Tracking The Affiliation Shuffle
The affiliation shuffle kicks off Sept. 16 and begins a two-week period when clubs can negotiate agreements with unattached affiliates. Consider it free agency for minor league teams. Teams had […]
2004 Top 20 Prospects: New York-Penn LeagueComplete Index of League Top 20s
By Aaron Fitt
Chat Wrap: Aaron Fitt took your New York-Penn League questions
The short-season New York-Penn League was loaded with pitching in 2004, but a position player claimed the mantle of best prospect. There wasn't a manager in the league who questioned the remarkable talent of Brooklyn outfielder Ambiorix Concepcion.
The best player in the league was Tri-City shortstop Ben Zobrist, who led the NY-P in batting (.339) and on-base percentage (.438). But while he might be a safer bet than Concepcion, Zobrist was old for the league at 23, and his year must be viewed with that perspective.
Pitchers dominated the rest of our NY-P Top 10 Prospects list, claiming seven of the other eight spots. Lowell righthander Anibal Sanchez led that contingent, showing no ill effects from the elbow surgery that caused him to miss all of 2003. While Sanchez had the highest ceiling on the Lowell staff, several older and more advanced Spinners pitchers could beat him to the majors.
Jamestown (led by lefties Jason Vargas and Taylor Tankersley) and Staten Island (with righties Jesse Hoover and Jeff Marquez at the forefront) also had impressive pitching depth.
Concepcion has major five-tool potential. He has a plus arm that's tailor-made for right field and the plus speed to play center and steal bases. He also plays hard and is fast enough to take the extra base if you let him.
Some managers were concerned about Concepcion's swing, saying it was long and had holes in it. But he's still just 20 and already has made considerable improvement after hitting .214-0-19 in the Rookie-level Appalachian League last year, his third as a pro. He hit for average and showed some power in the NY-P.
"He hasn't learned to work the count, but his ability to make the adjustment and wait on breaking balls has already impressed me," Brooklyn manager Tony Tijerina said. "He's starting to fill out his body, and every day he'll win a ballgame with a different tool."
Sanchez relies heavily on his plus fastball, which sits in the mid 90s and has good life through the zone. He commands it to both sides of the plate exceptionally well for such an inexperienced pitcher. He'll need time to refine his secondary offerings, but his changeup is a plus pitch at times and his curveball can become one.
Vargas is a very polished lefthander who pounds the strike zone with his 92-93 mph fastball, then gets hitters to chase his curveball and changeup out of the zone. His mechanics are sound, giving him very good command, and he's not afraid to challenge hitters.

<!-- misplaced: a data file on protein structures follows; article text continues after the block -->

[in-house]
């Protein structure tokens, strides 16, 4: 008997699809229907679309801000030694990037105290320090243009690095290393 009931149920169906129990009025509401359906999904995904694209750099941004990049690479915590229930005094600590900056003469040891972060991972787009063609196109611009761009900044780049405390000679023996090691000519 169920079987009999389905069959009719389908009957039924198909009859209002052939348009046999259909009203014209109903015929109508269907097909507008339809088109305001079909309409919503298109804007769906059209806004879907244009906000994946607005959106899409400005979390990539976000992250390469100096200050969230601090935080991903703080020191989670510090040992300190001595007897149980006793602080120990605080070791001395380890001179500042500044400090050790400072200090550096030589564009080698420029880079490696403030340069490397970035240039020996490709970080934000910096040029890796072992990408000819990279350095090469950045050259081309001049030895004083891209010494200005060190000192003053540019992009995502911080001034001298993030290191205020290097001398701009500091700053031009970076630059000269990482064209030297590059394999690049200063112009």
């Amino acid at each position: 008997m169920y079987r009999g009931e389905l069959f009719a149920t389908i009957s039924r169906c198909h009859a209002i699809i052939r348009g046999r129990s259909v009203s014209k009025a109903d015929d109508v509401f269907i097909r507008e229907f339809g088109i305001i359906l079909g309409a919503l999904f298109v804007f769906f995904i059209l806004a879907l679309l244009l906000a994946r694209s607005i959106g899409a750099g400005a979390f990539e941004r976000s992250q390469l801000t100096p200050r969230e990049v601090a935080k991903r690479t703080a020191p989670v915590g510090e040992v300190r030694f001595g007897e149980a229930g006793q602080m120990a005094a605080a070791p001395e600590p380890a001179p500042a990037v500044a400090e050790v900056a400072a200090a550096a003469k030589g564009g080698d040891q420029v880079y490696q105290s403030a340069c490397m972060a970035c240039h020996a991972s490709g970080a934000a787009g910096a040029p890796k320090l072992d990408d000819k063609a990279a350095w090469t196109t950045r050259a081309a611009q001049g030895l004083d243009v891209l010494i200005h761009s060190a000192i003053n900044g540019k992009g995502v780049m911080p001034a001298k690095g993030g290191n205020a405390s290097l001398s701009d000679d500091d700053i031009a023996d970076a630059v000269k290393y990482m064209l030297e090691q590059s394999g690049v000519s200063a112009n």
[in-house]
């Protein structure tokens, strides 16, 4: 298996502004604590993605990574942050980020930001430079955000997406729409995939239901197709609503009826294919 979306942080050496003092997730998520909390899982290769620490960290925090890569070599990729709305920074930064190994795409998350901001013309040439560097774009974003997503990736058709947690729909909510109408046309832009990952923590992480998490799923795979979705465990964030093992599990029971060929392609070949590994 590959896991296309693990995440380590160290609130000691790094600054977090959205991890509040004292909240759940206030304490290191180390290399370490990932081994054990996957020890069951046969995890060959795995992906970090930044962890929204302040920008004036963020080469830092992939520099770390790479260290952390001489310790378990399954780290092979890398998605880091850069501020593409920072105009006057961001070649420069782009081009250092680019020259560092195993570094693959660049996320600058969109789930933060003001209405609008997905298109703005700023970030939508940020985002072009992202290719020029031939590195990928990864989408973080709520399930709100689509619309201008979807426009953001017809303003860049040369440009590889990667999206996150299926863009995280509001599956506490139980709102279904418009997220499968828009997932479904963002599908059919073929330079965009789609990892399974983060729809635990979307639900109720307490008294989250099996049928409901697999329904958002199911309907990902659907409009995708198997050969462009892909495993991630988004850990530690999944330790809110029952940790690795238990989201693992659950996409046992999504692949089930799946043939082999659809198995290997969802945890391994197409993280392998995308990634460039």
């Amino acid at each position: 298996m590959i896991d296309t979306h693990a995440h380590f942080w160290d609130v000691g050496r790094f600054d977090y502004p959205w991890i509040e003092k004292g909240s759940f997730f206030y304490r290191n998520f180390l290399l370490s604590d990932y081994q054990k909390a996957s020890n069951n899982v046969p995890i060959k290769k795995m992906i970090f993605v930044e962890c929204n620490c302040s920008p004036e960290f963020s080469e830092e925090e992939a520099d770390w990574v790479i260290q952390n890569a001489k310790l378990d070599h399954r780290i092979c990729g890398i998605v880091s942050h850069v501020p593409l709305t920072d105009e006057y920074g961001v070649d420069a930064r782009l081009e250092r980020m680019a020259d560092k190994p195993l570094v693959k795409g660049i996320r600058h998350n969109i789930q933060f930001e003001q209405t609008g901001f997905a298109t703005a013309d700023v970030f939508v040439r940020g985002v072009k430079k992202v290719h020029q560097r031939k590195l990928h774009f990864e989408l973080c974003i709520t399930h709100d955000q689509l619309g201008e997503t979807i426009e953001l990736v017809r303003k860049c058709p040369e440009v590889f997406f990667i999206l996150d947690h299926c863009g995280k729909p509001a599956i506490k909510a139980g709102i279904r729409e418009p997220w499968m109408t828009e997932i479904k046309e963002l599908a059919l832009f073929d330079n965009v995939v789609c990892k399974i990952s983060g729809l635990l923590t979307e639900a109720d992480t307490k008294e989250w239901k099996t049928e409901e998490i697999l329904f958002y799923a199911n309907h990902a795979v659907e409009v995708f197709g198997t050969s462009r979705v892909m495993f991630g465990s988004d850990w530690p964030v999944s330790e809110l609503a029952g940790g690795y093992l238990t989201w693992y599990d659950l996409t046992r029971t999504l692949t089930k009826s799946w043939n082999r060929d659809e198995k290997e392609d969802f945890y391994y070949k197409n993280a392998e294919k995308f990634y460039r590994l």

"He'll be the quickest to the big leagues out of this league," Castillo said. "He's poised, never gets rattled, real professional."
But his stuff was evident. He showed command of a low-90s fastball and a 12-to-6 curveball that already is of major league quality. He's more raw than Vargas, and there are some questions about Tankersley's fiery makeup and antics on the mound.
"He's pretty legit," Mahoning Valley manager Mike Sarbaugh said. "He's got a real good arm, and the one thing that stuck out to me is he has real good command of his pitches. He doesn't walk many and he attacks the zone."
"Zobrist is just such a good, well-rounded player," Hudson Valley manager Dave Howard said. "He's a four-tool guy. He doesn't hit for power but he can hit, he can run, he can steal bases, and he has great instincts. He defended really well against us."
Zobrist has a major league body to go with average range and arm strength for a shortstop, but his size might precipitate a move to third base. His excellent plate discipline and decent gap power should give him enough bat to play at the hot corner.
Used as a starter in the second half of the summer, Hoover projects more as a closer. His fastball sat in the mid-90s when he came out of the bullpen, reaching as high as 97 mph.
"Hoover's got a power arm," Howard said. "He can really run it up there. He's got a power breaking pitch that's really consistent, and one of these days it's all going to click. He can be dominating."
Hoover is still more of a thrower than a pitcher, and his arm action scared some observers. But Staten Island manager Tommy John worked with Hoover on polishing his mechanics as well as his curveball and changeup, which is still in its elementary stages.
"I don't know if he's going to become a major league closer or not, but this kid's fastball is the best in the league with the deception and liveliness on it," Tijerina said. "I hope he develops other pitches. Right now he throws a little slider/cutter-type pitch with not very big break."
His changeup can be a plus pitch at times, and if he can come up with an effective breaking ball, it's possible he could return to the rotation. But he looked born to close this year.